There’s No Room in a Nurse’s Day for Recurring Headaches

Care for yourself by addressing chronic pain


If you’re a nurse who suffers from frequent headaches, you may shrug them off as a side effect of job stress. But some types of headaches can be prevented with lifestyle changes, and some can be treated without medication. First, however, it’s important to know what type of headache you are experiencing, its causes and whether there’s a reason for concern.

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“Occupational stress is a common trigger for both tension headaches and migraine headaches,” says Katherine Najdovski, MSN, APRN-CNP, of Cleveland Clinic’s Center for Neurological Restoration’s Section of Headache and Facial Pain. “A stress or tension headache is usually aching in nature and can be felt on both sides of the head. A migraine feels more like a throbbing or pounding.”

Tension Headaches

Tension or stress headaches are the most common type. The pain tends to be mild to moderate and consistent without throbbing. It usually responds to over-the-counter ibuprofen or acetaminophen.

“A lot of my patients describe it as feeling like they have a tight swimming cap or band around their head,” Najdovski says.


Migraines are the second most common type of headache. They tend to be moderately to severely painful, can cause nausea and vomiting, and sometimes are accompanied by aura – temporary sensory changes such as seeing flashing lights or developing blind spots. The pounding or throbbing pain can last a few hours to a few days, and light, noise and odors can worsen the pain. People may also find that the pain gets worse during routine activities such as bending over or walking up stairs.

When Should You Be Concerned About Headaches?

Seek medical care right away if you have a sudden, severe headache or one that is associated with the following symptoms:

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  • Weakness
  • Sudden loss of balance or falling
  • Dizziness
  • Numbness or tingling
  • Paralysis
  • Speech difficulties
  • Mental confusion
  • Seizures
  • Personality changes or inappropriate behavior
  • Vision changes (blurry vision, double vision or blind spots)

“Other red flags are if the headache seems positional in nature – it gets worse when you lie down or when you stand, or if it is associated with fever or rigidity in the neck,” Najdovski says.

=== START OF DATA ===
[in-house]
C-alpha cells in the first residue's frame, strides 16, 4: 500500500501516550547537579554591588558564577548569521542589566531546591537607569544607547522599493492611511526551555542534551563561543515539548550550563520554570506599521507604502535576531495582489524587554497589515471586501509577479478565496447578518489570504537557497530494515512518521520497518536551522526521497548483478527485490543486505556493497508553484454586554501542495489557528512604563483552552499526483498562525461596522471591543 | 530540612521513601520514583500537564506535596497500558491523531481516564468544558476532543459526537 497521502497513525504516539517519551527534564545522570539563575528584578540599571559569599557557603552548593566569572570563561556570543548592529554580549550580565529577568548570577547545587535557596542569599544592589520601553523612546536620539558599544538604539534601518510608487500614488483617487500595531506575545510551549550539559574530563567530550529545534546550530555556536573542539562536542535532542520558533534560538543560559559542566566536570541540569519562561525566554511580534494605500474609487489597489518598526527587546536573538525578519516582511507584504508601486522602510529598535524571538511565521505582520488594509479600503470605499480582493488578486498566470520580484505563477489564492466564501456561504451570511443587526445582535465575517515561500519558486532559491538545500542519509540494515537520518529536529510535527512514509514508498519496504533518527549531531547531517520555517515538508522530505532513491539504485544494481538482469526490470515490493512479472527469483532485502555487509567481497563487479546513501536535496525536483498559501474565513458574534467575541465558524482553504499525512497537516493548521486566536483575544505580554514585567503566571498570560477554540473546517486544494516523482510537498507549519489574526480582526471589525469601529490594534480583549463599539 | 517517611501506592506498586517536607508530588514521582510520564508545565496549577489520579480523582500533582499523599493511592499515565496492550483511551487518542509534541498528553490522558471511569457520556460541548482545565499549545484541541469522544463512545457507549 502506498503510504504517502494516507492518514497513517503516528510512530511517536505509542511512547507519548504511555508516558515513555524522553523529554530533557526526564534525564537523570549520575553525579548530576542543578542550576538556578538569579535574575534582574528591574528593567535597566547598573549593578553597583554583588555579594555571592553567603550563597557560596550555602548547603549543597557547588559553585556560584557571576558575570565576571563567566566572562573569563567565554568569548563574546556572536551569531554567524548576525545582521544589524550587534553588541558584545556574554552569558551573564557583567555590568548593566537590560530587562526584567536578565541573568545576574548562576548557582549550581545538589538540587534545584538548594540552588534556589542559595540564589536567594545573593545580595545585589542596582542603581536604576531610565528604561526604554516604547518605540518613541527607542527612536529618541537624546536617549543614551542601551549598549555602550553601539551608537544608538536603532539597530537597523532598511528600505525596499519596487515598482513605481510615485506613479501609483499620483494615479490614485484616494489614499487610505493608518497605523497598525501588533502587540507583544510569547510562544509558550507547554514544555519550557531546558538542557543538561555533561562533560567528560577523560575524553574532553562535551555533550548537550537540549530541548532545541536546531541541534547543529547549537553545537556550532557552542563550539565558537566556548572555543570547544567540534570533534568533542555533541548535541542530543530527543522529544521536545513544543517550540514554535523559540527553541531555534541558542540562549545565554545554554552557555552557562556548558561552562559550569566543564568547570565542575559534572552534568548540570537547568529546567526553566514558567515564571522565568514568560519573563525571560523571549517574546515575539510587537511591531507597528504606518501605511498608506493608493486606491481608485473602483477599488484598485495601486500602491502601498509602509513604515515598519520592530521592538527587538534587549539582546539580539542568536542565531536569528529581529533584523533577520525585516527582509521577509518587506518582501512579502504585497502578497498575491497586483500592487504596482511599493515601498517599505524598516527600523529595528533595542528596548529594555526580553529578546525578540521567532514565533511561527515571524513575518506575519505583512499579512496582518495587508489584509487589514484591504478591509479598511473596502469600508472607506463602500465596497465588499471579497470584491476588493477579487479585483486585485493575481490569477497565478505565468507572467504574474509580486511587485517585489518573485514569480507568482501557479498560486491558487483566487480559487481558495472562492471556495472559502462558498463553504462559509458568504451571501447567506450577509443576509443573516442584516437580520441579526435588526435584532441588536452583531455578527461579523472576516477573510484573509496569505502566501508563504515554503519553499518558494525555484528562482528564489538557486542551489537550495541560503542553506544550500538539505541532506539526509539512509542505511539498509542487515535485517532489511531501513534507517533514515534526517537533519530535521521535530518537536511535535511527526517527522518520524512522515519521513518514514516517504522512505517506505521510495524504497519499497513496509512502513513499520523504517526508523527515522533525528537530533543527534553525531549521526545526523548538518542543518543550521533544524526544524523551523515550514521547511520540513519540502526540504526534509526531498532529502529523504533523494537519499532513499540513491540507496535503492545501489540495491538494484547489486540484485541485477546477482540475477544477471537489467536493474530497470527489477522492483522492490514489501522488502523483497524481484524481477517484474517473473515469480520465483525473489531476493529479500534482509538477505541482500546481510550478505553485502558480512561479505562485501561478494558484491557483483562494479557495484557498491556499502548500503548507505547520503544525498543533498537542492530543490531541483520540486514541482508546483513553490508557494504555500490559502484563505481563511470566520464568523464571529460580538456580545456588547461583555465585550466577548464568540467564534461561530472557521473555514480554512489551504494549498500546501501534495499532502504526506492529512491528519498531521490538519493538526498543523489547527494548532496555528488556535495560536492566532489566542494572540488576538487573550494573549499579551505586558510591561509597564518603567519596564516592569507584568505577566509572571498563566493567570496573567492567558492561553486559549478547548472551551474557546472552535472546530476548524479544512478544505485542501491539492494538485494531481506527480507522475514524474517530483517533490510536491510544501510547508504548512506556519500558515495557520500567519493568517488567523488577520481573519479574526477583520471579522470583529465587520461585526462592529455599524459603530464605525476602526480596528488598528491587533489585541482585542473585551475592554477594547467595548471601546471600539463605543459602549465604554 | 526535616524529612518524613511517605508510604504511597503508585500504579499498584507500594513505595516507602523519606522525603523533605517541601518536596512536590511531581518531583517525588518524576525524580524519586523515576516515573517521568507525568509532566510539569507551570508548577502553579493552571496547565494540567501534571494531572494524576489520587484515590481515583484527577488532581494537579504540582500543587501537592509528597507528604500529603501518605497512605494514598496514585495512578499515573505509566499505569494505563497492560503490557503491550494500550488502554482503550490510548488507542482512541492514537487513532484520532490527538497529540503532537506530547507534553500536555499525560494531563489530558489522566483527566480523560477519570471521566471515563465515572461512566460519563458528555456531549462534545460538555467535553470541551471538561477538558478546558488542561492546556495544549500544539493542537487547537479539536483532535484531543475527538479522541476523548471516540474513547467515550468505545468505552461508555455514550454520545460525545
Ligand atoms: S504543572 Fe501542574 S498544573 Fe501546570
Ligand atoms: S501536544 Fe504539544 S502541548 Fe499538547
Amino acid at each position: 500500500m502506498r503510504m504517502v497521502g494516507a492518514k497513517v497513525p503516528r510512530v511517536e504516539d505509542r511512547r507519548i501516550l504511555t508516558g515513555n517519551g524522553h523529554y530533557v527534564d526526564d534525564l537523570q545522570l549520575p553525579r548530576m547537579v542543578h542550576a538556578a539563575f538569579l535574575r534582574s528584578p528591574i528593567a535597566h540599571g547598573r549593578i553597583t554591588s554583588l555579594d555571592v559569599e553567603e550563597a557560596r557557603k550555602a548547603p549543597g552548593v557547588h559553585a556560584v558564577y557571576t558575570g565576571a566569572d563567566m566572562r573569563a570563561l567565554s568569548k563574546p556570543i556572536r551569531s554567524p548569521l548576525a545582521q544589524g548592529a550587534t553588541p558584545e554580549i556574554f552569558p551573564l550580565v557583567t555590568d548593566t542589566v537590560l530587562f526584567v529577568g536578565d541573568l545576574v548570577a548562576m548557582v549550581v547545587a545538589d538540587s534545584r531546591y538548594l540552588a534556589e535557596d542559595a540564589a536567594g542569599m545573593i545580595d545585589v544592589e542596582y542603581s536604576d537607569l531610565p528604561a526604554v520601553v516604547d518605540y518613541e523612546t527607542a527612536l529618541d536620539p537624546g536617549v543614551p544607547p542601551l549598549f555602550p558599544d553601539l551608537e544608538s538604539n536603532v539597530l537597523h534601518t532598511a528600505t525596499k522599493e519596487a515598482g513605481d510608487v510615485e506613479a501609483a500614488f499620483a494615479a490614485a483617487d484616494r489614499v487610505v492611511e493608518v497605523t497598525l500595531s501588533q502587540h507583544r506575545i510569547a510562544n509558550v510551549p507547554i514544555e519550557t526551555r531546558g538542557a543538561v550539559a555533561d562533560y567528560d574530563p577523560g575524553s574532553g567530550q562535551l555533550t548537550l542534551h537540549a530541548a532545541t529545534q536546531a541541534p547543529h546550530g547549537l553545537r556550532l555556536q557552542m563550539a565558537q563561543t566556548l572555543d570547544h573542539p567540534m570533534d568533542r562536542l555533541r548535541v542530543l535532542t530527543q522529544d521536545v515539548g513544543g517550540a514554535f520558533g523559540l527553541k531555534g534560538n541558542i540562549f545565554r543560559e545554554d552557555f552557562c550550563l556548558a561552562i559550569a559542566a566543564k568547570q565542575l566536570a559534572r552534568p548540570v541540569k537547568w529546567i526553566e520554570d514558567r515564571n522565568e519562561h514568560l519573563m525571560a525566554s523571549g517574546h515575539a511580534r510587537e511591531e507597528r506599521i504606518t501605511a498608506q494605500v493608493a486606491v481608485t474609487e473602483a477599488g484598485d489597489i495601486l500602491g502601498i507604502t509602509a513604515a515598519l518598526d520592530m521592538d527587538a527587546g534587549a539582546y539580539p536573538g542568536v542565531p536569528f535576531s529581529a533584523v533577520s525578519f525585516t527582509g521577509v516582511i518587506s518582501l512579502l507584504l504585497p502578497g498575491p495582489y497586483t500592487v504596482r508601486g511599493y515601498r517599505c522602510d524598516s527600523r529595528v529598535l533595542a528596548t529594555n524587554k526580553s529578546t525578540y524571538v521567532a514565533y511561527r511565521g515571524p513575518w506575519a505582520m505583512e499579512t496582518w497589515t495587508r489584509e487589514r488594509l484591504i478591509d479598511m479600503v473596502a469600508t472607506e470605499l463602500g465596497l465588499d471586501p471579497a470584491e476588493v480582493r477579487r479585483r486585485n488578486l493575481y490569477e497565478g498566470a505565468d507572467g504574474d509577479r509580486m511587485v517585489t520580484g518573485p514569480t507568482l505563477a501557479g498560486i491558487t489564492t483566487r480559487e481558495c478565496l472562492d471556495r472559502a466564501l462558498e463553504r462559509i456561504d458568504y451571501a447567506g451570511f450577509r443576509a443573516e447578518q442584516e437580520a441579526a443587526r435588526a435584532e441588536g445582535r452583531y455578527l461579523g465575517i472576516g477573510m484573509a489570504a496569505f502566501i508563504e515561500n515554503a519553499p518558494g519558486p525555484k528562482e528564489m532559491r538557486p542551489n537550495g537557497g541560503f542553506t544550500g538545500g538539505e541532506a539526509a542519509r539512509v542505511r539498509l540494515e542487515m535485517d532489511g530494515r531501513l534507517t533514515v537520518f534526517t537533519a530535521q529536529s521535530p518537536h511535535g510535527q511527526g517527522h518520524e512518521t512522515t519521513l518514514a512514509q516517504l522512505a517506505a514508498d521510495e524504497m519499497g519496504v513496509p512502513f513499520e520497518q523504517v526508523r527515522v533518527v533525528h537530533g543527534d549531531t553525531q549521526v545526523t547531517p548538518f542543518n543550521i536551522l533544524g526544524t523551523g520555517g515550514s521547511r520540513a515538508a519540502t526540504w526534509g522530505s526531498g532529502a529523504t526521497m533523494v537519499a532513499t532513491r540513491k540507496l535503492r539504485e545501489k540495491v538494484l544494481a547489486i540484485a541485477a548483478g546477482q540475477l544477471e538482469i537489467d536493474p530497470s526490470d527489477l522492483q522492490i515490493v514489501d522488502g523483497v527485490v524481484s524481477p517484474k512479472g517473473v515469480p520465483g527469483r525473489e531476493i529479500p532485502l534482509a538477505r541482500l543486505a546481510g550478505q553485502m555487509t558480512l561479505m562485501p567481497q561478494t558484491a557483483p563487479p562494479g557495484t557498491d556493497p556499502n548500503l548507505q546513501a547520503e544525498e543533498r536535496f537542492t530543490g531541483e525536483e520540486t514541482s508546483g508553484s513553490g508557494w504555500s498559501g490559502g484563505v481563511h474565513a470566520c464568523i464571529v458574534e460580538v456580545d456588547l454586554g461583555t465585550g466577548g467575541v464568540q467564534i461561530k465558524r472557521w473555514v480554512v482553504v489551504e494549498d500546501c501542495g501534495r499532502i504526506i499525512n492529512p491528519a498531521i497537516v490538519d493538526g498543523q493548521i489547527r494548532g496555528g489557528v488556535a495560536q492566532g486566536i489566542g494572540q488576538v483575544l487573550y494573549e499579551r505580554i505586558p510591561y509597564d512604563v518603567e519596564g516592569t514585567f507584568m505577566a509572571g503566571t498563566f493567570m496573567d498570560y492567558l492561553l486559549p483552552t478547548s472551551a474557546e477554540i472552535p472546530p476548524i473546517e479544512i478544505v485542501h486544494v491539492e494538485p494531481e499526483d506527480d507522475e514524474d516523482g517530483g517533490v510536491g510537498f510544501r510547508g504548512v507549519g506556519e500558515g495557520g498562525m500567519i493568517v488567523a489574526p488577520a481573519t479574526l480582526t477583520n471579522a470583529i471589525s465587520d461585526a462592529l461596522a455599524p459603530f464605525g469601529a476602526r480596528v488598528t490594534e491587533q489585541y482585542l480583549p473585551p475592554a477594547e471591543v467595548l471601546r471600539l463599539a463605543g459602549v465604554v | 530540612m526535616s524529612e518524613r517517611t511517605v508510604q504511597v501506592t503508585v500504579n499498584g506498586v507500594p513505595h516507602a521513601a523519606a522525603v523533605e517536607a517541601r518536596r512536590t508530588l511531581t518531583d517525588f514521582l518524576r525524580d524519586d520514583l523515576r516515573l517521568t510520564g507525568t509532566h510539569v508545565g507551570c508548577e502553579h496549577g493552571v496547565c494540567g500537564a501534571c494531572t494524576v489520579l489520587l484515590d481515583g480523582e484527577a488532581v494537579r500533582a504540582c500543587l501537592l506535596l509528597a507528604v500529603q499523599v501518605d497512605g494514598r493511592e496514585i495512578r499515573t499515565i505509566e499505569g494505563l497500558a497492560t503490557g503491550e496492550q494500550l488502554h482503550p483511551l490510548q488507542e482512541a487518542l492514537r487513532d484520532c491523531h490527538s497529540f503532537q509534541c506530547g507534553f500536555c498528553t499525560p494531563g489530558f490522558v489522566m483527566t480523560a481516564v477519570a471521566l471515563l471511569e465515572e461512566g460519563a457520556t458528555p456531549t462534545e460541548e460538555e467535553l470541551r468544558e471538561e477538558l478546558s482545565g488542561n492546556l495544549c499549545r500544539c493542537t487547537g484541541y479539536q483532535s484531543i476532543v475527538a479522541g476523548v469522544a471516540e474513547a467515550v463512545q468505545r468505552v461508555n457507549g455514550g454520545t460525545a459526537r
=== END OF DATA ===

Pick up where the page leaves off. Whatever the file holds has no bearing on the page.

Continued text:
Rebound Headaches

Acetaminophen and ibuprofen both work for headaches. However, Najdovski warns that overuse of the pain relievers can cause “rebound headaches,” which are daily or near daily headaches that  may be a challenge to treat until the offending analgesic is stopped or use is reduced.

People most at risk for rebound headaches are those with primary headache disorders, such as migrainecluster or tension, whose headaches are not managed well with medication.

When to Seek Help

There are prescription medications available to treat and even prevent headaches, especially migraines. If you suffer from four or more debilitating headaches a month, or two that are disabling (severe enough to make you miss work, etc.), talk to your healthcare provider. 

Alternative Treatments for Headaches

There are non-pharmacological ways to treat headaches as well, Najdovski says.

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  • Put ice or heat on the head where the pain is, or on the neck or shoulder muscles.
  • Breathe in the scents of peppermint, eucalyptus or lavender through essential oils.
  • Practice gentle stretching, deep breathing exercises or get a massage, if possible.
  • Rest in a dark, quiet room.

Tips for Preventing Headaches

To avoid or limit headaches, Najdovski says lifestyle factors can play an important role. Eating regular meals, staying hydrated, practicing good sleep hygiene and exercising regularly all can help.

Of course, controlling and reducing stress can help as well. And, if you have a history of anxiety or depression, work with your healthcare provider to get those factors under control.  

Consuming less than 200 milligrams of caffeine a day may help protect against headaches for some people.